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Six in Family Sickened, Possibly by Mint Leaves

Discussion in 'Organic Lawn Care' started by ICT Bill, Jul 10, 2008.

  1. ICT Bill

    ICT Bill LawnSite Platinum Member
    Posts: 4,115

    From the Washington post today, a family in Gaitherburg MD, read down

    When Satnam Singh's Indian American relatives gathered for dinner Tuesday night in Gaithersburg, they shared a typical meal, including a potato stew flavored with mint.

    What happened later was far from typical. Singh woke to find six members of his extended family in medical distress: nauseated, disoriented and worsening quickly.

    "When I was awoken, they were already quite ill," Singh said yesterday in an interview at Shady Grove Adventist Hospital, where his wife was among six people in intensive care, all victims of what authorities described as a rare case of mass accidental poisoning. "They were hallucinating," he said. "They didn't know where they were."

    Four of the six were listed in critical but stable condition yesterday. Doctors said they expect all to recover.

    According to Montgomery County officials, the culprit might have been pesticide on homegrown mint leaves that a family member plucked from a front-yard garden and dropped into the meal's stew. The six, who ranged in age from 20 to 70 years, became ill after eating the stew at the townhouse in the 1000 block of Travis Lane, according to county fire and rescue spokesman Pete Piringer. The six became lethargic, and as the night wore on, they experienced a variety of symptoms, including heart palpitations, vomiting, sweating and loss of consciousness.

    Six people who had not eaten the stew, including Singh, were not affected.

    "It appears as though the people that liked the stew and ate more of it are a little bit worse off than the others," Piringer said.

    An ambulance was summoned about 1 a.m. to the address in the Montgomery Meadows complex just off Watkins Mill Road, Piringer said. When medics realized the scale of the problem, they called for more help, including a hazardous materials crew to rule out carbon monoxide poisoning.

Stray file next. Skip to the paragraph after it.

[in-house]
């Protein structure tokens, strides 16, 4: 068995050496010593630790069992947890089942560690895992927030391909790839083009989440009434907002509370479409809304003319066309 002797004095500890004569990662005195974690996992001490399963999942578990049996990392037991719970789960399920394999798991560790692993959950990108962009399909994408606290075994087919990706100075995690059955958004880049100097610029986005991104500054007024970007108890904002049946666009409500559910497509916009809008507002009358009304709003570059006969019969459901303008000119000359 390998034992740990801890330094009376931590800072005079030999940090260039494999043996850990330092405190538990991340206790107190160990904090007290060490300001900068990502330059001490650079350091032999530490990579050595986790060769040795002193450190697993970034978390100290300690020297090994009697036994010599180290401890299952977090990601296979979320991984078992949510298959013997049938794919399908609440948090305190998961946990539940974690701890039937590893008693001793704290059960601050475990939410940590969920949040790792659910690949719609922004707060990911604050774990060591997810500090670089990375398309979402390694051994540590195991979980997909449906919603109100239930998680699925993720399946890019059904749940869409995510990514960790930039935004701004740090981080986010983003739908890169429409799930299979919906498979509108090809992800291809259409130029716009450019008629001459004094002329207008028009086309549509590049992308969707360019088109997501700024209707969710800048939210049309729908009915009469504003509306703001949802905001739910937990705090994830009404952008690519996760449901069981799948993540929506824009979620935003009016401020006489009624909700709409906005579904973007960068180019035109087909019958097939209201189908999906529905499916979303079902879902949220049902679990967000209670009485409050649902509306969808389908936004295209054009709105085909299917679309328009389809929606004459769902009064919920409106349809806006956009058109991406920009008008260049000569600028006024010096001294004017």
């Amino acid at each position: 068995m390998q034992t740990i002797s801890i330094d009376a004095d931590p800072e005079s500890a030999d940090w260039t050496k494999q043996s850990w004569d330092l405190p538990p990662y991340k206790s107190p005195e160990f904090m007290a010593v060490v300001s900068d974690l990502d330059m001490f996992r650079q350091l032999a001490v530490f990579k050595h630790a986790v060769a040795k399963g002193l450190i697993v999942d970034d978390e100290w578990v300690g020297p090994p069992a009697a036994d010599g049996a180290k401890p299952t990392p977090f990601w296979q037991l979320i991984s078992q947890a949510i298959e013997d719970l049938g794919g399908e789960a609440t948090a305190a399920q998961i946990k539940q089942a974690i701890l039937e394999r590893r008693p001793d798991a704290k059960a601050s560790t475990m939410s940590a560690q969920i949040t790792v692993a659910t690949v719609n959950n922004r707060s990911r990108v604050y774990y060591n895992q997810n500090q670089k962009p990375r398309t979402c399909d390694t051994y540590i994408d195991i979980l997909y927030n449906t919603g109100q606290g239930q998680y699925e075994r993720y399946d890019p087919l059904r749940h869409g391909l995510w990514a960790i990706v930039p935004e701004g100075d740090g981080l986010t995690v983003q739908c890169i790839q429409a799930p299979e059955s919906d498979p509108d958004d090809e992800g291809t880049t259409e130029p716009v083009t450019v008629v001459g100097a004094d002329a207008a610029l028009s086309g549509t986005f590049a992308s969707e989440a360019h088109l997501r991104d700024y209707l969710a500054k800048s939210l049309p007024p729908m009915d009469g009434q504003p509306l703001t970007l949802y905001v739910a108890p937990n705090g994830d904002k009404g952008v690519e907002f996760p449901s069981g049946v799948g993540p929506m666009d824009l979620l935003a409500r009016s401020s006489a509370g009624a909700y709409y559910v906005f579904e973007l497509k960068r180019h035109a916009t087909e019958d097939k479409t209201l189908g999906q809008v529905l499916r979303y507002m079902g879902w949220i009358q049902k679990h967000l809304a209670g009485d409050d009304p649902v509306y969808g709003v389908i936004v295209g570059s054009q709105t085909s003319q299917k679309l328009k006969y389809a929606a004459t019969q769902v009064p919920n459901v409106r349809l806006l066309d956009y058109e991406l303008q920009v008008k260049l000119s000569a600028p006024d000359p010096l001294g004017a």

After interviewing family members, rescue workers looked to the food the victims had eaten. The symptoms, which match those of poisoning by organophosphate pesticide, led investigators to focus on fresh produce and the mint leaves in particular.

    "The leading theory is that there may have been a pesticide on this particular plant," Piringer said. "The plant may not have been washed properly."

    Blood samples from the patients, along with samples of the stew and mint leaves, were taken to a state medical laboratory yesterday afternoon. Because of the unusual nature of the analysis, it could be several days before results are available, county health officials said.

    "They usually test for salmonella and E. coli and organic pathogens," said Mary Anderson, a spokeswoman for the Montgomery Department of Health and Human Services. "Testing for poisons and chemicals is not something they normally do. There are more questions than answers at this point."
  2. Daner

    Daner LawnSite Bronze Member
    Posts: 1,308

    I would say that the leading theory will probably end up being the right one...the first thing that came to my mind was just that...It was sprayed with some kind of pesticide....or a over spray of something like estaprop (poison)...washing may help...but there could be traces of what ever left on the plant.
  3. ICT Bill

    ICT Bill LawnSite Platinum Member
    Posts: 4,115

    I thought it was an interesting thing to bring up especially for the chem heads. Who knows who sprayed the stuff but if it was chemlawn or someone like that I'll bet they are going to get a bill for the hospital and probably a law suite.

    I wonder if there was a little yellow sign in the yard??? they say don't walk in the yard but nothing about eating the yard

    Nasty stuff, I didn't think organophosphate pesticides were still around but I'm not a pesticide guy. Must be strong stuff, to be mixed in a stew and still have that effect
  4. MarcSmith